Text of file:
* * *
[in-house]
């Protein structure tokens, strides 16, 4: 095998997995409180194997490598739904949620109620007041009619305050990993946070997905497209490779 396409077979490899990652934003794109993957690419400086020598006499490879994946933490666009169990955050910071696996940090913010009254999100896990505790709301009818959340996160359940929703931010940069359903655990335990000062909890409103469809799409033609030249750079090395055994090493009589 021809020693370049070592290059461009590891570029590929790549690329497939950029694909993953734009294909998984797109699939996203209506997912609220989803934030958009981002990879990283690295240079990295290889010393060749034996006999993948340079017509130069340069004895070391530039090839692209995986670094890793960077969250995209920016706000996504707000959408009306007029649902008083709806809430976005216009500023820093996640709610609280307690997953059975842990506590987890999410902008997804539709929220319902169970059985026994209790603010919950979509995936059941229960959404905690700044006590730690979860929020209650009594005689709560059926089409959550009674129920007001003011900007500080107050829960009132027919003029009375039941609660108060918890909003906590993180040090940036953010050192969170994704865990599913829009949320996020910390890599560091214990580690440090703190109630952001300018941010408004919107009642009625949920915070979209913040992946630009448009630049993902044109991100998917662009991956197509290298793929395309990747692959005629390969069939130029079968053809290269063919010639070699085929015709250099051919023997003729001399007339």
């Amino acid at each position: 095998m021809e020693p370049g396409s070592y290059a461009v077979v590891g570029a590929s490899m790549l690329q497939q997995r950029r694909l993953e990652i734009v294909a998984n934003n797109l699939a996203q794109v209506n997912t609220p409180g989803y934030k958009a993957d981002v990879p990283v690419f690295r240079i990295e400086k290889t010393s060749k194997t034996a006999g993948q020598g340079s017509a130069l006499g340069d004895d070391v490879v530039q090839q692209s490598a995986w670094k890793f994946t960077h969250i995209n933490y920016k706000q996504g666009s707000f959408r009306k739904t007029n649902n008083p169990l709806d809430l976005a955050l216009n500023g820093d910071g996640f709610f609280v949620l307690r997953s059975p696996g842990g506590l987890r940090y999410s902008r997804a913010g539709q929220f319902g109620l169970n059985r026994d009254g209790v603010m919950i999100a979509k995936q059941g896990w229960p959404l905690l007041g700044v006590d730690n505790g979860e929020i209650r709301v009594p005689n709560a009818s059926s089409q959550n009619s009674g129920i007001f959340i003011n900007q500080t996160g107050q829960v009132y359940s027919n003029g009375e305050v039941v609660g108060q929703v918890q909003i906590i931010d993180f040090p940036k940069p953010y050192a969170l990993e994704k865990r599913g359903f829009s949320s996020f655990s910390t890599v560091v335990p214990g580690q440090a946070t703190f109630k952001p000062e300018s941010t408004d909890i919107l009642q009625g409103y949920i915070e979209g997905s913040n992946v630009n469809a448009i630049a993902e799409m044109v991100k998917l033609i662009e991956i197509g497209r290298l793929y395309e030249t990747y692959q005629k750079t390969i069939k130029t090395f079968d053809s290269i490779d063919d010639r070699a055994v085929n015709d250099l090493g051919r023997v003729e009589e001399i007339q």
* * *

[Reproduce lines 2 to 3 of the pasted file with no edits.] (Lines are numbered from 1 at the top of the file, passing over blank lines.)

């Protein structure tokens, strides 16, 4: 095998997995409180194997490598739904949620109620007041009619305050990993946070997905497209490779 396409077979490899990652934003794109993957690419400086020598006499490879994946933490666009169990955050910071696996940090913010009254999100896990505790709301009818959340996160359940929703931010940069359903655990335990000062909890409103469809799409033609030249750079090395055994090493009589 021809020693370049070592290059461009590891570029590929790549690329497939950029694909993953734009294909998984797109699939996203209506997912609220989803934030958009981002990879990283690295240079990295290889010393060749034996006999993948340079017509130069340069004895070391530039090839692209995986670094890793960077969250995209920016706000996504707000959408009306007029649902008083709806809430976005216009500023820093996640709610609280307690997953059975842990506590987890999410902008997804539709929220319902169970059985026994209790603010919950979509995936059941229960959404905690700044006590730690979860929020209650009594005689709560059926089409959550009674129920007001003011900007500080107050829960009132027919003029009375039941609660108060918890909003906590993180040090940036953010050192969170994704865990599913829009949320996020910390890599560091214990580690440090703190109630952001300018941010408004919107009642009625949920915070979209913040992946630009448009630049993902044109991100998917662009991956197509290298793929395309990747692959005629390969069939130029079968053809290269063919010639070699085929015709250099051919023997003729001399007339």
């Amino acid at each position: 095998m021809e020693p370049g396409s070592y290059a461009v077979v590891g570029a590929s490899m790549l690329q497939q997995r950029r694909l993953e990652i734009v294909a998984n934003n797109l699939a996203q794109v209506n997912t609220p409180g989803y934030k958009a993957d981002v990879p990283v690419f690295r240079i990295e400086k290889t010393s060749k194997t034996a006999g993948q020598g340079s017509a130069l006499g340069d004895d070391v490879v530039q090839q692209s490598a995986w670094k890793f994946t960077h969250i995209n933490y920016k706000q996504g666009s707000f959408r009306k739904t007029n649902n008083p169990l709806d809430l976005a955050l216009n500023g820093d910071g996640f709610f609280v949620l307690r997953s059975p696996g842990g506590l987890r940090y999410s902008r997804a913010g539709q929220f319902g109620l169970n059985r026994d009254g209790v603010m919950i999100a979509k995936q059941g896990w229960p959404l905690l007041g700044v006590d730690n505790g979860e929020i209650r709301v009594p005689n709560a009818s059926s089409q959550n009619s009674g129920i007001f959340i003011n900007q500080t996160g107050q829960v009132y359940s027919n003029g009375e305050v039941v609660g108060q929703v918890q909003i906590i931010d993180f040090p940036k940069p953010y050192a969170l990993e994704k865990r599913g359903f829009s949320s996020f655990s910390t890599v560091v335990p214990g580690q440090a946070t703190f109630k952001p000062e300018s941010t408004d909890i919107l009642q009625g409103y949920i915070e979209g997905s913040n992946v630009n469809a448009i630049a993902e799409m044109v991100k998917l033609i662009e991956i197509g497209r290298l793929y395309e030249t990747y692959q005629k750079t390969i069939k130029t090395f079968d053809s290269i490779d063919d010639r070699a055994v085929n015709d250099l090493g051919r023997v003729e009589e001399i007339q």